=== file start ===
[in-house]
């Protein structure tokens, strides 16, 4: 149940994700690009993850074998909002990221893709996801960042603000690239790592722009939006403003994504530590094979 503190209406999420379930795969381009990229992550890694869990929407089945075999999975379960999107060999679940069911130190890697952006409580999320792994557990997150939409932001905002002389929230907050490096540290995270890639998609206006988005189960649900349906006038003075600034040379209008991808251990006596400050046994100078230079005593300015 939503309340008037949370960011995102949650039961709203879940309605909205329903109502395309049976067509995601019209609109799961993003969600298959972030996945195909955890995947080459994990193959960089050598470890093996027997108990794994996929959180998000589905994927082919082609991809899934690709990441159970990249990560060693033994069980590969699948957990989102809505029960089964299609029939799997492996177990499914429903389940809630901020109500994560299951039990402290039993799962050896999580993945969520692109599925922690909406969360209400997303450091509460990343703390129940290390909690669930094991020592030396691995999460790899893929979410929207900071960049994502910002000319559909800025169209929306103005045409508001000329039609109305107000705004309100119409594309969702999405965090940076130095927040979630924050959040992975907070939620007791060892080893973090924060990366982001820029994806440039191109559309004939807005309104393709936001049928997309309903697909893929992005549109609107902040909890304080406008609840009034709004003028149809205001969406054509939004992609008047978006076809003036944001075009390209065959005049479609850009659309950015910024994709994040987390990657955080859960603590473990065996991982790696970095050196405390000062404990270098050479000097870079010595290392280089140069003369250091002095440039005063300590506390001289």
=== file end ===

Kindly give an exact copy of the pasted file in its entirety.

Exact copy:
[in-house]
């Protein structure tokens, strides 16, 4: 149940994700690009993850074998909002990221893709996801960042603000690239790592722009939006403003994504530590094979 503190209406999420379930795969381009990229992550890694869990929407089945075999999975379960999107060999679940069911130190890697952006409580999320792994557990997150939409932001905002002389929230907050490096540290995270890639998609206006988005189960649900349906006038003075600034040379209008991808251990006596400050046994100078230079005593300015 939503309340008037949370960011995102949650039961709203879940309605909205329903109502395309049976067509995601019209609109799961993003969600298959972030996945195909955890995947080459994990193959960089050598470890093996027997108990794994996929959180998000589905994927082919082609991809899934690709990441159970990249990560060693033994069980590969699948957990989102809505029960089964299609029939799997492996177990499914429903389940809630901020109500994560299951039990402290039993799962050896999580993945969520692109599925922690909406969360209400997303450091509460990343703390129940290390909690669930094991020592030396691995999460790899893929979410929207900071960049994502910002000319559909800025169209929306103005045409508001000329039609109305107000705004309100119409594309969702999405965090940076130095927040979630924050959040992975907070939620007791060892080893973090924060990366982001820029994806440039191109559309004939807005309104393709936001049928997309309903697909893929992005549109609107902040909890304080406008609840009034709004003028149809205001969406054509939004992609008047978006076809003036944001075009390209065959005049479609850009659309950015910024994709994040987390990657955080859960603590473990065996991982790696970095050196405390000062404990270098050479000097870079010595290392280089140069003369250091002095440039005063300590506390001289």